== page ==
As soon as they get the green light from the veterinarian, they go home to their foster or permanent home.
If a home is not readily available, the Pup stays at the veterinary clinic or in a foster home, or in an animal adoption center run by compassionate people who provide daily care, affection, and exercise, until a permanent home is found.
An entire ovary in the process of being analyzed.
A closer view of the same ovary; follicle evaluation in progress.
Greater magnification, with follicle evaluation in progress.
Approximately one month after eating the trial Cookie, the Pilot Pup comes back to the veterinary clinic, the veterinarian performs a spay or neuter surgery and the Pup goes home again.
In a standard spay or neuter surgery, the veterinarian discards any tissue that is removed, such as the ovaries or testes.
In our case, the veterinarians keep these now-treated tissues, and we provide them to other specialists to histologically process them physically, chemically and digitally for microscopic examination.
Once the slides are digitized, we have them microscopically examined by other specialists.
This examination is a painstaking process, and it allows us to determine if the Pilot Pup is sterile as a result of eating the single trial Cookie.
This in turn allows us to learn if the trial formulation worked.
How do we know if the Cookie worked?
It’s a long and important answer.
These are the basics of what we refer to as the count, our nickname for the percentage of various types of ovarian reproductive follicles that are impaired.
The more follicles that are impaired (the higher the count) the better, and the closer the dog is to being infertile.
For example, a high count occurs naturally through aging in humans and dogs -- which is why elderly humans and dogs naturally become infertile.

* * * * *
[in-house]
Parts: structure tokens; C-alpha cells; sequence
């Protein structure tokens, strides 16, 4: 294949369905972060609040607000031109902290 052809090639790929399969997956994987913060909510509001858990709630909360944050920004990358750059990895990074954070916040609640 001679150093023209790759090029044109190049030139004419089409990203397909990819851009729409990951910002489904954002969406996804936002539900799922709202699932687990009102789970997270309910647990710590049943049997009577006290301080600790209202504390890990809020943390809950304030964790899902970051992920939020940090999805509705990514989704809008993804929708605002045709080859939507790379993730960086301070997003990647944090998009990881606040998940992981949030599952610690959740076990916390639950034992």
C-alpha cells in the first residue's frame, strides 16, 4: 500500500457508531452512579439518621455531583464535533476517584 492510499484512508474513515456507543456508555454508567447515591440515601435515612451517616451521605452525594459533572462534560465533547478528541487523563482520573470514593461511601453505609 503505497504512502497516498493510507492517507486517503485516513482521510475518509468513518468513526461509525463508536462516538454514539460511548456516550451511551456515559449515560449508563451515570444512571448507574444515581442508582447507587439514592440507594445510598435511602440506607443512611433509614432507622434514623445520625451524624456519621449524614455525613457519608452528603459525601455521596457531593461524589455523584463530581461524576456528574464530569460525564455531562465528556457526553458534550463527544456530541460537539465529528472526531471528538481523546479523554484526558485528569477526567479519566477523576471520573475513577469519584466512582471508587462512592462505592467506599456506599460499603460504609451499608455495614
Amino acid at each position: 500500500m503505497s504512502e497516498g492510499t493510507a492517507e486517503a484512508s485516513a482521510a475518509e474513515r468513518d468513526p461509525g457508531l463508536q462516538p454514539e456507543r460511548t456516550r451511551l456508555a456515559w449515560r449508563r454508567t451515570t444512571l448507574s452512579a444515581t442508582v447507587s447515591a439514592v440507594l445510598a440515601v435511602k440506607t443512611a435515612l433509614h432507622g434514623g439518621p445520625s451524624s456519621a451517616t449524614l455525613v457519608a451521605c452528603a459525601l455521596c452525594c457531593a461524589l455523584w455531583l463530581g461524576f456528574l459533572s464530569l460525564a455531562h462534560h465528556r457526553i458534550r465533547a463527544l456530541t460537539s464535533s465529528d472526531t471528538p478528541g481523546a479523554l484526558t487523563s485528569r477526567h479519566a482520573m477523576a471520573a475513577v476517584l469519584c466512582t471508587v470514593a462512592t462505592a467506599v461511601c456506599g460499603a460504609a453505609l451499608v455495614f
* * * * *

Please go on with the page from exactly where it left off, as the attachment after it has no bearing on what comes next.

Our scientists review, analyze and quantify these follicles under a microscope, and one of the things we’re trying to do is cause as many of these follicles as possible to become impaired --without harming the animal, of course.
Our scientists then provide us with a report on each tissue, including the percentage of impaired follicles.
A count of 20% means 20% of a certain type of follicle were found to be impaired.
Again, the higher the count the better, and the closer the dog is to being infertile.
Conducting accurate counts is not easy, and we send the same digital slides to various specialists in order to secure second and third opinions.
Thus far, three of our best cumulative counts (the counts for all follicle types found to be impaired, combined) have been 41%, 45% and 69%.
In short, these are surprisingly high numbers and good news for the animals.
Some additional good news:
Three of our best individual counts (the counts for individual types of follicles) are higher than the cumulative counts.
The best news is that each of these results have come from their own single trial Cookie formulation -- produced on a minuscule budget, with scientists working on our behalf in their spare time.